How North Texas Kickstarted the Telemedicine Revolution

Almost 15 years ago, a pair of entrepreneurs launched a telemedicine company in North Dallas that tried to monetize treating low acuity conditions over the phone. Teladoc built a physician base and targeted large employers, offering bridge services to employees when they couldn’t get into the doctor’s office for their cold or urinary tract infection or pink eye. Last year, Teladoc became the only telemedicine company to be publicly traded on the New York Stock Exchange. It posted annual revenue of $77 million in 2015, a year-over-year increase of 78 percent. And it’s also found itself in the middle of a national discussion on how telehealth services should be regulated. Just how much access is still safe for patients? Full Story

Teladoc Misses Earnings Projections In Q3, But Boosts Revenue, Visits, Subscriptions

The telemedicine provider recorded $32.4 million in revenue for the quarter, an increase of 62 percent compared to the same period in 2015. As is standard with the company, the revenue was primarily made up of subscription access fees ($27.8 million, up from $17 million in 2015) and visit fees ($4.6 million, up from $3 million). Full Story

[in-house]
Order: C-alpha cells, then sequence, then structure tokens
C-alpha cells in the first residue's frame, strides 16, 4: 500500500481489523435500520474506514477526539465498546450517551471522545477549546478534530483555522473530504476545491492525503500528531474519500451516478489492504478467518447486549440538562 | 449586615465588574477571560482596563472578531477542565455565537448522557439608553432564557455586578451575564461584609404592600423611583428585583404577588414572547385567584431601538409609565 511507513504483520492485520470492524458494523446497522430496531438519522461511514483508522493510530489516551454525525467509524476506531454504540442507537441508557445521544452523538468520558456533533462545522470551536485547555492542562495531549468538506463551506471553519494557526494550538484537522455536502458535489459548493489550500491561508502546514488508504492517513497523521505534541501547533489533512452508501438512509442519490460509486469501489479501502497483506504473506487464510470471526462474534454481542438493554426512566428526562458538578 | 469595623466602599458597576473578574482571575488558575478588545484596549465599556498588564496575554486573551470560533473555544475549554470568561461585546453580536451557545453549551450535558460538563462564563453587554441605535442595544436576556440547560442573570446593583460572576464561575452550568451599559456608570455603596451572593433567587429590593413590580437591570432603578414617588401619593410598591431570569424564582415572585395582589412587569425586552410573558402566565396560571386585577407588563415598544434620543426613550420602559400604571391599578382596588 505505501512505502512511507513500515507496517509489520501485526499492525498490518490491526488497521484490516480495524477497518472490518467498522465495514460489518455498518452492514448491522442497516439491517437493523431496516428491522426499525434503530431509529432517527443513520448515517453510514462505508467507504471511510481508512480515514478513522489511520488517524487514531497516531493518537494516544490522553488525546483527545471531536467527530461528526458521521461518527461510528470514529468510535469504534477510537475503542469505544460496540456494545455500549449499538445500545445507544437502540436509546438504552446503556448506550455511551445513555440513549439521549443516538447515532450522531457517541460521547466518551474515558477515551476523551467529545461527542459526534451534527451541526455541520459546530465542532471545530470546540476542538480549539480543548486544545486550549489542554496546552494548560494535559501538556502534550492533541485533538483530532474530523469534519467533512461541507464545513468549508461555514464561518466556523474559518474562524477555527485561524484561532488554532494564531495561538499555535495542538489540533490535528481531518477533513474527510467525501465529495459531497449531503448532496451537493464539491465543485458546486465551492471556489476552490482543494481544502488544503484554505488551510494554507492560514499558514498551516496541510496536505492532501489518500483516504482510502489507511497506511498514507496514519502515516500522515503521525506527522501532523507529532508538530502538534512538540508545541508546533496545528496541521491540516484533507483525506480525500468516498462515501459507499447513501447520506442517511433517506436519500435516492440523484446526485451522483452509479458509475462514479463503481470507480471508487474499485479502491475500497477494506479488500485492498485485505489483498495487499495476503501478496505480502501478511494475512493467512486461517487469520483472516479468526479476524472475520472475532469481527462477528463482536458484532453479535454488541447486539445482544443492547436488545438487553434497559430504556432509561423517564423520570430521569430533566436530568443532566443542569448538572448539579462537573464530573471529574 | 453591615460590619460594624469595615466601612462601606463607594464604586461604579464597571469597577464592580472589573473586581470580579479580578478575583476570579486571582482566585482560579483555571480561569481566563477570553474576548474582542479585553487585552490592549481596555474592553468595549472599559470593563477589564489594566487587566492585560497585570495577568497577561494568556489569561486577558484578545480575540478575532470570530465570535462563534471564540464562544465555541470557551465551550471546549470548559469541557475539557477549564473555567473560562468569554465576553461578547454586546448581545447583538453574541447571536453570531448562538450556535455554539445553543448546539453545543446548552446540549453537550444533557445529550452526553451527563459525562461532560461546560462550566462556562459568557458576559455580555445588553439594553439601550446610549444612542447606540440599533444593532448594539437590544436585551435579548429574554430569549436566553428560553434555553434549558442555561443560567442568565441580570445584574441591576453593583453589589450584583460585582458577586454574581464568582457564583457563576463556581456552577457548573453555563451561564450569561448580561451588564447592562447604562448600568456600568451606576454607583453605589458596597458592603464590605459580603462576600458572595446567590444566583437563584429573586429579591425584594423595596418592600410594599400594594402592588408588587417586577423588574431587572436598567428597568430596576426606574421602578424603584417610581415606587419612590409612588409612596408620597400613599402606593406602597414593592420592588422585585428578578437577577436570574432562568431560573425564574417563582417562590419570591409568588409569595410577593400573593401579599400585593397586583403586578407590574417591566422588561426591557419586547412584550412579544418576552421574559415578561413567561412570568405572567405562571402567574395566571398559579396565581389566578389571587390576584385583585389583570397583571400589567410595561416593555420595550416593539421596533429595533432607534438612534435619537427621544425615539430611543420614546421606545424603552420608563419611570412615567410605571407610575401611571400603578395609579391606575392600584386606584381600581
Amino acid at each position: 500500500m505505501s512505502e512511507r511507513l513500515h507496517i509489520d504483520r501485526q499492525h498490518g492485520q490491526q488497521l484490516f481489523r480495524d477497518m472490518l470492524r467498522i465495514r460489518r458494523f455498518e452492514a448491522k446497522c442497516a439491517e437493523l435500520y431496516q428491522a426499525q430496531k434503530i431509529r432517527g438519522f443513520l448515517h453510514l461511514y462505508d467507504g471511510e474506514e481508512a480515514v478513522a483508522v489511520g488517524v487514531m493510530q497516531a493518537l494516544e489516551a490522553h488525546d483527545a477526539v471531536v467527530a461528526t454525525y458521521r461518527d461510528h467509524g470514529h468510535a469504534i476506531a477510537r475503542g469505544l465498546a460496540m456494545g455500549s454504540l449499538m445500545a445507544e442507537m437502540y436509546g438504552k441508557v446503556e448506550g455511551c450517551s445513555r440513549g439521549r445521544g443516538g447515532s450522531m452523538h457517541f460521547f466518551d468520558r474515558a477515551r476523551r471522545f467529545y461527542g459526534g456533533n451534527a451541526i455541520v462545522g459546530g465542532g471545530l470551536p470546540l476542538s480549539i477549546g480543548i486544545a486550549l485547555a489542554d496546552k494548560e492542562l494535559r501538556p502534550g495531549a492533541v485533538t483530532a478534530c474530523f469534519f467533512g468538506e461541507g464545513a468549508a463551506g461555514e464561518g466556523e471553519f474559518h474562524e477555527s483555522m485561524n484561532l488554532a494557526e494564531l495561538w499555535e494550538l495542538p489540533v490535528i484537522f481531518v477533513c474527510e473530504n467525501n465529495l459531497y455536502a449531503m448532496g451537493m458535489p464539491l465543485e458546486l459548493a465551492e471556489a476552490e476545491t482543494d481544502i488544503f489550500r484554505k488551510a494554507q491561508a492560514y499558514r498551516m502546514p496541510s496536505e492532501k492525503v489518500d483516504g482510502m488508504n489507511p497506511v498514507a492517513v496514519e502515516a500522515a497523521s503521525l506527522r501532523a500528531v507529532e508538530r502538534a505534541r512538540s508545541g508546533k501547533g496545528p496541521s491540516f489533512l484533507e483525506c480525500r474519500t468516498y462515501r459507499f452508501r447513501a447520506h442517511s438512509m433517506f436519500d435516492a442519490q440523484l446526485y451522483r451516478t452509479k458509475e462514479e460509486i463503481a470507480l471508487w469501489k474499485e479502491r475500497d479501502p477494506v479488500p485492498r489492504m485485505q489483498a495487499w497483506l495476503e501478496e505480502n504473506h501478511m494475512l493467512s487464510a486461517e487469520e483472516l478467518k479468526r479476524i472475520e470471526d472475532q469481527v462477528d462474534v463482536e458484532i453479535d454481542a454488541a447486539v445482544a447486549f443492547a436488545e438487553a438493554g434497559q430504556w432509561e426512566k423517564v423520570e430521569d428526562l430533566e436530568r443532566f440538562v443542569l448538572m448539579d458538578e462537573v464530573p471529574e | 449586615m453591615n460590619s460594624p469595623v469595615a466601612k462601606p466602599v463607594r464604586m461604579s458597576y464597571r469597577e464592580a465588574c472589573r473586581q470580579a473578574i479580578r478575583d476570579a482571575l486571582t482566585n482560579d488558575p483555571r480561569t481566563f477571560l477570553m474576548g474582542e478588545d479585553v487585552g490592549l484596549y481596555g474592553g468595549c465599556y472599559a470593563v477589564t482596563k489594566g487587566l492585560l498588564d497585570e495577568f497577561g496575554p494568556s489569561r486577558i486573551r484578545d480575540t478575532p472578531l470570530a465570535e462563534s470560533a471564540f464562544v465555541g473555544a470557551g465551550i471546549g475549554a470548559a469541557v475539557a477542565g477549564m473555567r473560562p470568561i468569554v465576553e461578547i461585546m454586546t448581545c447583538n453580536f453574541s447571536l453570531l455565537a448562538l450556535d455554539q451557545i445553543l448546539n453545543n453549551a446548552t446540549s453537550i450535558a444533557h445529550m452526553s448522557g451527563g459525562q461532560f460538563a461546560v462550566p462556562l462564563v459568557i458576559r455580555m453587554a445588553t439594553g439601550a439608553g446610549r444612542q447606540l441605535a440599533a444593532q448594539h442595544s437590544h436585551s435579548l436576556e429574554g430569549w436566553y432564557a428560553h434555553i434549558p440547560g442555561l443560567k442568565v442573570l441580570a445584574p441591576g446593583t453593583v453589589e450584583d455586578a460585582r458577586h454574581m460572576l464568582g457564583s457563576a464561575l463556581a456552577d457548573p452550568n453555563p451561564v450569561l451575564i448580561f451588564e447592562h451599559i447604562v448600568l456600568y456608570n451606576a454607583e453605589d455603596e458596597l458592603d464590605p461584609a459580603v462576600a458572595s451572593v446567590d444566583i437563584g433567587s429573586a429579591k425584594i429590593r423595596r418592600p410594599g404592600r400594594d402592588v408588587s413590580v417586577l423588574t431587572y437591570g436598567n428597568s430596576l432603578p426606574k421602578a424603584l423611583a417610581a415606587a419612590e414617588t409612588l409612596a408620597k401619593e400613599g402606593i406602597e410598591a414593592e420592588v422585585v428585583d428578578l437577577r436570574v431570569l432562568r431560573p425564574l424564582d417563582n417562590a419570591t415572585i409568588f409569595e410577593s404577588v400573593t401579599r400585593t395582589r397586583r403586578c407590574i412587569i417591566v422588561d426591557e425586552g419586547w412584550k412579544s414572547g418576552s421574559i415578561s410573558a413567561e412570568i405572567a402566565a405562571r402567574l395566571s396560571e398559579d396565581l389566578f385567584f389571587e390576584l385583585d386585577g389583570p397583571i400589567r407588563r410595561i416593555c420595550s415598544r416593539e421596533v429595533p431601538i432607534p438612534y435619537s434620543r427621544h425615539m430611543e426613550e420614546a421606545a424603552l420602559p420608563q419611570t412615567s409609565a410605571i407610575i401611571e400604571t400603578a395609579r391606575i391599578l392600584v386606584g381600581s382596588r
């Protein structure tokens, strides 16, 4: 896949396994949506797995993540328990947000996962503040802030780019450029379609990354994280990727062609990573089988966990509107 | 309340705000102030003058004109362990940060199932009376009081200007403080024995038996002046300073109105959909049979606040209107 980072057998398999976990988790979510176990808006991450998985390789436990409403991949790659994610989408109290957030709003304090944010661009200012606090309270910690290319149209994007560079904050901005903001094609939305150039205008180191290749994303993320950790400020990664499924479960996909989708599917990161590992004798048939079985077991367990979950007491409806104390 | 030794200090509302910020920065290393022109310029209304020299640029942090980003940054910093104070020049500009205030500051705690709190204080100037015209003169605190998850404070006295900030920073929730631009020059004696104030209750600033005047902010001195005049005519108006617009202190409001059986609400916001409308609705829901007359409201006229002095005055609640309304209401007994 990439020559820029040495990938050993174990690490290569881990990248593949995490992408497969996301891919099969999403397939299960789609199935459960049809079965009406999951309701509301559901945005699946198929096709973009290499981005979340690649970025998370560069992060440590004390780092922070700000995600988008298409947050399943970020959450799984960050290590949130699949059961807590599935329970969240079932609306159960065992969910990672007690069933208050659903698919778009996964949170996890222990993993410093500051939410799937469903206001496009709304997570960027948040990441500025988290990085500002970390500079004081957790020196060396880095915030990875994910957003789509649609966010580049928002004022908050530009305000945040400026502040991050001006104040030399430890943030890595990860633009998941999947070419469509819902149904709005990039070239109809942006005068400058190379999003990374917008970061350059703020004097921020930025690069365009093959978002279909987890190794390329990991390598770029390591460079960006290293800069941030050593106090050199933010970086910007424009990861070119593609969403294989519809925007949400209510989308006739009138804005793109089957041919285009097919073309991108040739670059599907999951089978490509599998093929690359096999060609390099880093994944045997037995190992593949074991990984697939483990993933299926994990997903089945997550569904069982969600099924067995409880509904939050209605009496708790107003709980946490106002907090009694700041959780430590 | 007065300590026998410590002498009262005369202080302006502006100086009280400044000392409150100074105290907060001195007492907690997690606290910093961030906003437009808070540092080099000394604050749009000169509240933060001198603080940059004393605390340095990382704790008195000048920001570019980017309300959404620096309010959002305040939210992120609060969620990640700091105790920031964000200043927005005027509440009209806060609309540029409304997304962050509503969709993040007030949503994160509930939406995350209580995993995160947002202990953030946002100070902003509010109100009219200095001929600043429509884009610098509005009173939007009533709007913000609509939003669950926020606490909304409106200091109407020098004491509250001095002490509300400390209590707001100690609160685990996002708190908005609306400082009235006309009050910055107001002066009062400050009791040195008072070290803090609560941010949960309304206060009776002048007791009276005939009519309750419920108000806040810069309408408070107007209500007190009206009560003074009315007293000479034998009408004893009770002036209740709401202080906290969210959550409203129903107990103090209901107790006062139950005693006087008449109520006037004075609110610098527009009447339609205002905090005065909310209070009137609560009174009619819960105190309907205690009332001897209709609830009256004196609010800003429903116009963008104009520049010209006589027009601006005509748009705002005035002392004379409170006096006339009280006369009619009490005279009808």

Survey: Nearly Three Quarters of Physicians Say They Haven’t Seen ROI From Electronic Records

About three-quarters of physicians who have invested in an electronic health record system report not having seen a return on their investment. That’s according to findings in Physician Practice magazine’s first ever technology report, which contains results from 1,568 physicians, mid-levels, and practice administrators across the country, 63.3 percent of whom are independent. About 28 percent were employed by a system. Full Story

Children’s Health Adopts Ingestible Microchip Technology

Children’s Health has begun offering patients an ingestible microchip and digital patch that can track whether an individual takes his or her medicine and monitors their diagnostics afterward. The technology is part of the health system’s initiative to expand its telehealth programs and bolster the portfolio of its investment arm, which now includes four companies. Full Story